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Toddler behind on verbal skills but he won't sit or focus enough for us to try to develop them

(193 Posts)
mamma536 Fri 03-Jan-20 01:45:56

DS is 2.5. His gross motor skills are brilliant fine motor skills are ok. Communication wise I think he has actually regressed. He used to try to repeat words when we asked, but doesn't anymore. He's stopped using words he used to know. His spoken vocab is probably down to milk, please, no and asking for screens (we are limiting).

We know he understands more (he'll carry out a few instructions and will occasionally fetch something for us) but he won't focus on us to even listen much less carry out any instruction. We try to praise as much as possible, but he doesn't seem to have any interest in pleasing us, which I thought most kids would have, just himself.

We try endlessly with animals, colours, instructions, books, but he has no interest. He almost never sits down for a book. I took him to a playgroup once and tried to sit down to read with him. He ran off as usual, but a little group of other kids had also sat down with me to listen to the whole story - I've never experienced that before and it makes me want to cry.

He adores pouring water and beads, and loves trains. We indulge him with a homemade pouring station and try to encourage him with trains, but it's a bit hit and miss.

We had his 2yo assessment already and were given some games and exercises to try with him to encourage his communication skills. But he has no interest, just wants to run and jump around.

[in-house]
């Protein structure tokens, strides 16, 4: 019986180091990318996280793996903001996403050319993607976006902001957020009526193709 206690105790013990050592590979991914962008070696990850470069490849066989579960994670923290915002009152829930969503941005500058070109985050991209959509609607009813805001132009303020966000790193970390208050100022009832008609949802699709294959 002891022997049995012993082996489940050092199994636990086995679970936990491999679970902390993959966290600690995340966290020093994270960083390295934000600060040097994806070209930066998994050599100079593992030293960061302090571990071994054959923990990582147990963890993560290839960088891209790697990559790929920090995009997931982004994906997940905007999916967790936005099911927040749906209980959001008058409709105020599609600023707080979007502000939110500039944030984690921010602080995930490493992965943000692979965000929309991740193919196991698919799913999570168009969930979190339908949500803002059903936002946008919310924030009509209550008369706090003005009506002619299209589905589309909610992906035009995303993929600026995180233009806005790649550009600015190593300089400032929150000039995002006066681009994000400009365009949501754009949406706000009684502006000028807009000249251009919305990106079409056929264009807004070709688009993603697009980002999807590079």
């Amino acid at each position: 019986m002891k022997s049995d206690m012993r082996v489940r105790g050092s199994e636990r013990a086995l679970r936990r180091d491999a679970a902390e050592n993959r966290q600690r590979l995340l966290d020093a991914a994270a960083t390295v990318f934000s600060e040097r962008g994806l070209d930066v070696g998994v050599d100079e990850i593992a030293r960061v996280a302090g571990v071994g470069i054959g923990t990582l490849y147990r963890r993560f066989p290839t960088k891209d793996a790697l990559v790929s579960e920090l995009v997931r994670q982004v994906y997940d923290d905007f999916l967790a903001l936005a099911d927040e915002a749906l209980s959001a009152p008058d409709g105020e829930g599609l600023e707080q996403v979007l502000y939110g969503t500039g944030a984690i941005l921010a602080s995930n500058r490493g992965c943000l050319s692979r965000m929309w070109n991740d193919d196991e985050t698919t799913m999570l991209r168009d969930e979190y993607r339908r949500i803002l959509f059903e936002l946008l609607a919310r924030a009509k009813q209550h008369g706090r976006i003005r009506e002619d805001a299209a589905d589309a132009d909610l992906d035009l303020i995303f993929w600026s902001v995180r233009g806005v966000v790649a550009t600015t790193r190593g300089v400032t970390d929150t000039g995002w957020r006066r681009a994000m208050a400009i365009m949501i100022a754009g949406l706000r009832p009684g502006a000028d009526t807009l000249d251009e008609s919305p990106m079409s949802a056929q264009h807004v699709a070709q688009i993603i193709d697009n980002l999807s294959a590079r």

It bothers me that he won't look at me much of the time and I can't get his attention, mainly because he's zeroed in on something else. That said he does look at me when he wants to and have cuddles.

I'm just frustrated that we can't do all the things your supposed to do to help them develop. We can't read with him and end up reading at him which can't be much good. So we're left with lots of physical activities which are exhausting.

Do we need to worry and look for more help? Or should just keep trying and see how it goes? His dad didn't talk until 3yo and his aunt (DH's sister) was also hyper at his age and they're obviously fine now. I thought there would be this massive leap in communication between 2-2.5 that I was really looking forward to, but he seems to be going backwards in some ways.

YouCantBeSadHoldingACupcake Fri 03-Jan-20 02:19:12

I would look into getting him assessed for autism. The speech regression and inability to focus could be a sign

Nuttyaboutnutella Fri 03-Jan-20 02:24:41

Was anything flagged at the 2 year assessment?